How strong will Hurricane Lee hit New England? The cold North Atlantic may decide that

New England is known for its changeable weather, strong snowstorms, and blizzards. However, destructive hurricanes are relatively rare and usually do not have the same strength as tropical cyclones that strike the Southeast.

Hurricanes usually lose some strength and become tropical storms, or extratropical storms, in northern waters.

Geography matters

New England, awaiting the arrival of Hurricane Lee, is typically protected from the worst of a hurricane’s wrath by the cold waters of the North Atlantic, and that is expected to help turn Lee into a tropical storm by the time it arrives Saturday.

There are a number of factors that determine the path and strength of a hurricane. But the warm waters that can increase hurricane strength are usually located south of Cape Cod. North of there, the waters of the Atlantic Ocean are much colder.

This doesn’t mean storms aren’t dangerous in New England.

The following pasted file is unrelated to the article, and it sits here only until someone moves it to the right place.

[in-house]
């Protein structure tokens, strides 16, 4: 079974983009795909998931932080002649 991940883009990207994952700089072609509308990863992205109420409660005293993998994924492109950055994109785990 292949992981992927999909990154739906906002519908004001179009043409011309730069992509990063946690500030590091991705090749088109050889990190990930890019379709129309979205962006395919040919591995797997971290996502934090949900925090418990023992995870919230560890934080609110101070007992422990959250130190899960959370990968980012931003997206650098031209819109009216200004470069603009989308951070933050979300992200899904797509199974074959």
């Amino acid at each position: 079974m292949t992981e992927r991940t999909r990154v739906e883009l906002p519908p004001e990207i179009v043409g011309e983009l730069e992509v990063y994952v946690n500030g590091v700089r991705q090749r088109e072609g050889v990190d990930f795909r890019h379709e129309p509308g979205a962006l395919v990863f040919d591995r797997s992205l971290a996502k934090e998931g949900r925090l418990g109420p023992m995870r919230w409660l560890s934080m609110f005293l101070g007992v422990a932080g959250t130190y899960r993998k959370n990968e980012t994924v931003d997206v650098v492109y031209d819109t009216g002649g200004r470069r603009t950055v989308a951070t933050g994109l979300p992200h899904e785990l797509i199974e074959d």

The Great New England Hurricane of 1938 brought wind gusts of up to 186 mph (300 kph) and sustained winds of 121 mph (195 kph) at Blue Hill Observatory in Massachusetts. The damage is not always limited to the coast. In 2011, a weakened Hurricane Irene was downgraded to a tropical storm but produced historic flooding in Vermont, causing more than $800 million in damage.

Down eastern Maine

While Hurricane Lee will cause problems throughout New England, it is headed toward Downeast Maine — as the state’s easternmost areas are known — and Atlantic Canada.

The last time Maine was under a hurricane watch was in 2008 due to Hurricane Kyle, a tropical storm as it passed the state.

The last hurricane to make landfall in Maine was Hurricane Gerda, which struck Eastport in 1969. Hurricane Bob also had a significant impact in 1991, but was downgraded to a tropical storm once it reached Maine.

Again, this cold water is expected to reduce the likelihood of problems for Lee. But the state still expects 20-foot (6-meter) waves and winds of up to 70 mph (112 kph), along with more rain in a waterlogged area.

Southern storms

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